Massachusetts Biomedical Initiatives Site Visit

Students at MBI

My name is Maeley Nakamura and I am in the class of 2026 majoring in Economics and minoring in Ethics, Society, and the Institution of Business and pursuing a business fundamentals certificate alongside entrepreneurship. I had the opportunity to go on a Site Visit to Massachusetts Biomedical Initiatives (MBI), as it is a step to earning a Certificate in Entrepreneurship. Massachusetts Biomedical Initiatives, located in Worcester, is an incubator that encourages scientists to take transforming innovative ideas and make them into tangible realities, empowering entrepreneurship. 

During the visit, Jon, the CEO of MBI, provided us with a thorough tour of the facility, offering insights into entrepreneurship in biomedicine. One of the hallways we walked through showcased various inventions originating from Worcester, such as pieces of the space suit, birth control, and the duckbill pipe wrench. It was fascinating to see how MBI continues to foster innovation through its incubator. While technically an incubator, I found it unique that MBI exhibits qualities of an accelerator by actively supporting and guiding entrepreneurs through the entrepreneurial process. The environment and architecture of the building was particularly notable with each floor, wing, and section representing a different stage of progression. For example, the journey for entrepreneurship at MBI starts in a small lab room for initial experimentation and research then goes into larger labs with an office dedicated for manufacturing. When the tour concluded, we all sat down to converse and ask questions. Jon shared some valuable insights. Something that stuck out to me was his ideas of the entrepreneurial mindset. He says some great advice he was given was to meet one new person every day to expand your network, adhere to the “touch a paper only once” principle to promote efficiency and productivity, and be a problem solver, addressing challenges proactively. Jon also emphasized the importance of a liberal arts education, highlighting that liberal arts students know how to learn. In conclusion, I personally had the best time during the site visit. I was able to get a glimpse of the complex and powerful ecosystem of biomedicine entrepreneurship at MBI.

Written by Maeley Nakamura ’26

Students Explore Business Over Winter Break

Students at Fidelty Networking event with Tom Jessop '88 President of Fidelity Brokerage

Kicking off the spring 2024 semester, 160+ students participated in four concurrent workshops the week before classes began.  The week of January 18-22 was led by 25+ alumni presenters and mentors in the following areas:

Fullbridge Professional Edge: This simulated workweek provides exposure to the basics of business and an opportunity to collaborate in teams through active learning culminating in a final presentation where students present a growth idea for a Fortune 500 company. Special congratulations to Team Under Armour for the innovative growth idea securing them each the top prize of a $300 Apple gift card! Kathryn Sweet ’26, Charles Bacon ’27, Marisa Mamak ’27, and Mary Powers ’27 led by Coach Carmen!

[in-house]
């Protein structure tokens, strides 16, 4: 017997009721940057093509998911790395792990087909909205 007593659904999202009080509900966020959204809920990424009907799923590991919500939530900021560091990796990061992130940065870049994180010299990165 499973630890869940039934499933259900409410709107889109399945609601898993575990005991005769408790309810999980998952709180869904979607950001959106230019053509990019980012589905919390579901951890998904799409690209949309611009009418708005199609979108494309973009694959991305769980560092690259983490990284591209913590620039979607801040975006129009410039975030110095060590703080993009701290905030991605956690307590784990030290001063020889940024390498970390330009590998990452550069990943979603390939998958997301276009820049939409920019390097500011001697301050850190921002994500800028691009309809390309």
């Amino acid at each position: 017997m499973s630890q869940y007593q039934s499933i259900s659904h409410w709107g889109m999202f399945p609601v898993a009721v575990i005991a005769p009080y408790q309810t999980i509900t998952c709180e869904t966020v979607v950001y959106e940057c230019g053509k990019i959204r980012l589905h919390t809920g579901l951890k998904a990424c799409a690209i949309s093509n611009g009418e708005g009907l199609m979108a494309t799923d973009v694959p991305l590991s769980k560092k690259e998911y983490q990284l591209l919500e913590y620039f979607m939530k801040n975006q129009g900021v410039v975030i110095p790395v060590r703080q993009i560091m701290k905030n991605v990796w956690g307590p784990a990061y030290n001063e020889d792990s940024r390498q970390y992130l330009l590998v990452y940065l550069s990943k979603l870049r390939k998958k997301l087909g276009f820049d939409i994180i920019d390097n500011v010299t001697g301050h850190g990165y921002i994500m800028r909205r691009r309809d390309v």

Corporate Finance & Banking: 38 students toured at top Boston banks including Bank of America with Ted Lynch ‘84, SV Health Investors with Tom Flynn ‘87, and Natixis Asset Managers with Beatriz Pina Smith ‘87.  The highlight of the workshop was the fourth annual networking event held at Fidelity, hosted by Tom Jessop ‘88.  

Interview Prep: Personal branding and a core value proposition are key to successful interviewing. 86 students further developed their elevator pitch and practiced interview skills with the Center for Career Development followed by successful career tips from notable alumnae including Mimi Doherty ‘02 and Christina Imrich ‘08.

Marketing Communications & Sales: Alumni led 34 students through the practical exploration of advertising, marketing, sales, and public relations including, JR Butler ‘08, Catherine Cote ‘18, Tyler Dooley ‘17, Katie Macdonald ‘07, Kerri Mannion ‘19, Courtney Quinn ‘96, Cal St. Denis ‘08.  Teams competed in the PepsiCo Challenge, each tasked with bringing SodaStream to the next level with short- and long-term strategic thinking. Thank you to our PepsiCo judges Rowan Burgess ’23, Maureen Connolly ’18, Alex Smith ‘14, and Chris Vandervoorn ’19.

Many of the students participated in more than one opportunity as they worked towards Business Certificate Program completion, including the month-long Excel Tutorial offered during the month of January.

Check out the @holycrossbusiness Instagram page for photos from the event and follow to stay up to date with future programming and highlights. 

No More Confusion: Your Ultimate Guide to Marketing Communication Lingo

 

Cartoon picture of business people talking

Considering that every industry has its own language, concepts and acronyms, try to familiarize yourself with this list if you are interested in the Marketing Communications industry. The list of need-to-know terms will continue to grow as time, techniques and technologies advance so feel comfortable asking about a term or acronym if you are unfamiliar with it because chances are that others are also in the dark when they hear “UX”, “KPI” or “CTA”.